Time for a break from Söring coverage, gentle readers! Now I’d like to address a real miscarriage of justice, the impending execution of Melissa Lucio on the 27th of April. Unfortunately I’m under deadline so can’t get into it too deeply, but this is a genuinely troubling case. John Oliver presents a good summary in the clip above.

Lucio was convicted of capital murder  and sentenced to death in 2007 in Cameron County Texas, for the death of her daughter Mariah. At the time of her daughter’s death, she had nine children in her custody, and 3 others in care. She was a deeply troubled woman in an abusive relationship. She was convicted based on questionable forensic evidence about how her infant daughter died, and based on an ambiguous statement (“I’m responsible for it”) she gave during a 5-hour interrogation which happened the day her daughter died. False confessions are rare, but they happen — and this case shows just about all the warning signs of a false confession.

If you would like a detailed account of this complex case, I can recommend this extraordinary document: It’s a 115-page long opinion from the entire Court of Appeals for the Fifth Circuit of the United States (a conservative court) in which the members split evenly on whether Lucio deserves a new trial. At trial, her lawyers wanted to introduce the testimony of a psychologist, Dr. John Pinkerman, who had studied the case and interviewed Lucio. His testimony would have helped the jury understand why Lucio would have vaguely taken “responsibility” for a crime she didn’t commit, and which may not even have been a crime at all.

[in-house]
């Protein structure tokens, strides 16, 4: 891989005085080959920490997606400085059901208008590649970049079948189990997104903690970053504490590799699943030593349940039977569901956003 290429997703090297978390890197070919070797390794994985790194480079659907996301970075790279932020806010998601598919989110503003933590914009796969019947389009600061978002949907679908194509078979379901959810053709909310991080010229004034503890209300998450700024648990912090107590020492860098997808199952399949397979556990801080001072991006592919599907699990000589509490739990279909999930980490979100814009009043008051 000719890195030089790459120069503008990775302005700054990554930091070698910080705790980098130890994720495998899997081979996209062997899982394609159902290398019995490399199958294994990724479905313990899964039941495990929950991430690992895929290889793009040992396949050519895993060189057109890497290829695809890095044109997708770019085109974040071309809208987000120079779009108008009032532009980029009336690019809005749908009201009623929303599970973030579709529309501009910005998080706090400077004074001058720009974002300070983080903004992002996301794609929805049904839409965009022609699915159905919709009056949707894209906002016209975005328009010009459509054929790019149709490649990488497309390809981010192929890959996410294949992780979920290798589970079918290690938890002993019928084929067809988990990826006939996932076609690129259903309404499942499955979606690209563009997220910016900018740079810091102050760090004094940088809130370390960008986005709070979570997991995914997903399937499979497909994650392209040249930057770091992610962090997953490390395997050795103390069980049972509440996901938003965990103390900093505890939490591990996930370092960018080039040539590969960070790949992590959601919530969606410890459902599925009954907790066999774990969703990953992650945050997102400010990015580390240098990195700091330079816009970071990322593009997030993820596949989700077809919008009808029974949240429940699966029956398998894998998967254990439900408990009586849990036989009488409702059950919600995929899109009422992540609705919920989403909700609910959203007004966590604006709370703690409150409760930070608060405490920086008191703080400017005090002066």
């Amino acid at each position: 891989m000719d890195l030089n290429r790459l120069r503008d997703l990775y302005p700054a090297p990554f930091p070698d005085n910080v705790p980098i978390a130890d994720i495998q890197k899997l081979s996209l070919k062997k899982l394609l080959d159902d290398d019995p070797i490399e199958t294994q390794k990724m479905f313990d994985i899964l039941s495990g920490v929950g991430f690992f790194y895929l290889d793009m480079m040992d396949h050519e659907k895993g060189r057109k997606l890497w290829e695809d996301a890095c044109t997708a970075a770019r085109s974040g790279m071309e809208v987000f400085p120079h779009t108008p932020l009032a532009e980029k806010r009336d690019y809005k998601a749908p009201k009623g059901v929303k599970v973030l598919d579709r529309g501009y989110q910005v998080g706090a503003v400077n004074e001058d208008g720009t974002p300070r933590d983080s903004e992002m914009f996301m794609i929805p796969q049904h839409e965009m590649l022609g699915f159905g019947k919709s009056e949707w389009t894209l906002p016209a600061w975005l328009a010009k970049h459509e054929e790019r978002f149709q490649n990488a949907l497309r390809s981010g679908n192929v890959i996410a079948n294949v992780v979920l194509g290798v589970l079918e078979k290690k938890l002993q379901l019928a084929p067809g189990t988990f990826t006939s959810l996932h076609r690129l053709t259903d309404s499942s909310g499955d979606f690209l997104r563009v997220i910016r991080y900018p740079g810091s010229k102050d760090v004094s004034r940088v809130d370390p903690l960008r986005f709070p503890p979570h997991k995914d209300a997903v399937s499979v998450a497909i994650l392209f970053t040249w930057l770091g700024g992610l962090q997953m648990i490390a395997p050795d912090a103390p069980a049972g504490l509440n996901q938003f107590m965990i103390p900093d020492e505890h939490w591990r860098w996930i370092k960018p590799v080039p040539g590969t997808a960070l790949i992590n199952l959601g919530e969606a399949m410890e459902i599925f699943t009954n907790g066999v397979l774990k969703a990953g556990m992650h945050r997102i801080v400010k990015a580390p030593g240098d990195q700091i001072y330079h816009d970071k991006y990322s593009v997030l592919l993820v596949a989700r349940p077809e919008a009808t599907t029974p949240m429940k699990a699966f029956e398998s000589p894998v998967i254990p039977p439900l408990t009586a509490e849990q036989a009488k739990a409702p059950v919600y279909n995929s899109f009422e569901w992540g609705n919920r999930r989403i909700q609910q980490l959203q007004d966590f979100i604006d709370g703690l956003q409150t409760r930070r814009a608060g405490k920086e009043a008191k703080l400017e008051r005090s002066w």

The trial judge didn’t allow the jury to hear this testimony. Many appeals judges who studied the case and heard all the arguments came to the conclusion that the trial judge made a mistake — under the U.S. Constitution, defendants in criminal trials must be allowed to put on a complete defense, including expert testimony about why they may have confessed to a crime they didn’t commit. Many experienced appeals judges — including conservative judges who are normally skeptical of death-row defendants’ arguments — decided that her constitutional rights were violated, but they fell just short of the majority needed to give her a new trial.

As readers of this blog know, I sometimes criticize (g) the American criminal justice system, but also defend it against unfounded claims of unfairness. But after careful study, I am convinced the system has erred in this case. And I’m not alone.

I believe Lucio deserves a new trial in which she is allowed to present a full defense. Yet she’s only 7 days away from execution, which would extinguish this possibility forever. I hope that you will call Texas Governor Greg Abbott, and urge that he stop this execution so that the case can be presented fairly to a jury trial for the first time.

If you’re so inclined, you can call Governor Abbott, and urge him to stop this execution so that the case can be tried fairly, before a jury which has heard all the facts and the expert testimony which supports her case. If you’d like to help, this website from the Innocence Project explains how.

I hope to post more about this case soon, but this can serve as a brief introduction. The main thing is to prevent her execution a week from now.

One response to “Call Texas Governor Greg Abbott about Melissa Lucio”

  1. Since the so-called Innocence Project and Kim Kardashian are involved, she most likely is in fact guilty.

    But with all the publicity this case has gotten, this execution will not proceed as scheduled.

    Which is probably a good thing. Strung out mothers who snap- Darlie Routier, also currently on Texas’ Death Row, is another example – are not the sort of perpetrators who should be subject to the needle.

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